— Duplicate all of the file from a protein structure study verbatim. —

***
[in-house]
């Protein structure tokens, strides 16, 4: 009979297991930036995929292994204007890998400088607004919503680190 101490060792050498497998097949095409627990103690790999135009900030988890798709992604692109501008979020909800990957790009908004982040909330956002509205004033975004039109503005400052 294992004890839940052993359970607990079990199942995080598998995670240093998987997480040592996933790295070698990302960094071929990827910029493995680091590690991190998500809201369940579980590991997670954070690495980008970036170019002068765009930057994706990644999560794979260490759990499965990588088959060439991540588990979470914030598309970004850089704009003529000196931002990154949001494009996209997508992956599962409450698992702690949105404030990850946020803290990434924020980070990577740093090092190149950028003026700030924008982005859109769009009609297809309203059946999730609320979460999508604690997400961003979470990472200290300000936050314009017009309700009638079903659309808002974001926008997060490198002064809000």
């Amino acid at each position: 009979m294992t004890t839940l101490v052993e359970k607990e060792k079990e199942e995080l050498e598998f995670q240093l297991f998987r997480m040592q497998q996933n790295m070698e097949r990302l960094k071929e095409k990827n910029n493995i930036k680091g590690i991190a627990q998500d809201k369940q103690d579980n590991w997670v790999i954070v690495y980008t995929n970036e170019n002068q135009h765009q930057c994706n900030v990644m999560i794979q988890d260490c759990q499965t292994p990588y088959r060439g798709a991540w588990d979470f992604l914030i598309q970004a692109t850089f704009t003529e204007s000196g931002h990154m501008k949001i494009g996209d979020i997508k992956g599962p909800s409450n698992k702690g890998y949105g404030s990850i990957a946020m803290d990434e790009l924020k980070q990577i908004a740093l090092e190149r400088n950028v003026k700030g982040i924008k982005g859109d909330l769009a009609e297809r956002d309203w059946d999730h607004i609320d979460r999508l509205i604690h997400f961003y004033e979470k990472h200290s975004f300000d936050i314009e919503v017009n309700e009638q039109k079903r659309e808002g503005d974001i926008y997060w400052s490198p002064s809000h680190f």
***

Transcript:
[in-house]
């Protein structure tokens, strides 16, 4: 009979297991930036995929292994204007890998400088607004919503680190 101490060792050498497998097949095409627990103690790999135009900030988890798709992604692109501008979020909800990957790009908004982040909330956002509205004033975004039109503005400052 294992004890839940052993359970607990079990199942995080598998995670240093998987997480040592996933790295070698990302960094071929990827910029493995680091590690991190998500809201369940579980590991997670954070690495980008970036170019002068765009930057994706990644999560794979260490759990499965990588088959060439991540588990979470914030598309970004850089704009003529000196931002990154949001494009996209997508992956599962409450698992702690949105404030990850946020803290990434924020980070990577740093090092190149950028003026700030924008982005859109769009009609297809309203059946999730609320979460999508604690997400961003979470990472200290300000936050314009017009309700009638079903659309808002974001926008997060490198002064809000």
């Amino acid at each position: 009979m294992t004890t839940l101490v052993e359970k607990e060792k079990e199942e995080l050498e598998f995670q240093l297991f998987r997480m040592q497998q996933n790295m070698e097949r990302l960094k071929e095409k990827n910029n493995i930036k680091g590690i991190a627990q998500d809201k369940q103690d579980n590991w997670v790999i954070v690495y980008t995929n970036e170019n002068q135009h765009q930057c994706n900030v990644m999560i794979q988890d260490c759990q499965t292994p990588y088959r060439g798709a991540w588990d979470f992604l914030i598309q970004a692109t850089f704009t003529e204007s000196g931002h990154m501008k949001i494009g996209d979020i997508k992956g599962p909800s409450n698992k702690g890998y949105g404030s990850i990957a946020m803290d990434e790009l924020k980070q990577i908004a740093l090092e190149r400088n950028v003026k700030g982040i924008k982005g859109d909330l769009a009609e297809r956002d309203w059946d999730h607004i609320d979460r999508l509205i604690h997400f961003y004033e979470k990472h200290s975004f300000d936050i314009e919503v017009n309700e009638q039109k079903r659309e808002g503005d974001i926008y997060w400052s490198p002064s809000h680190f």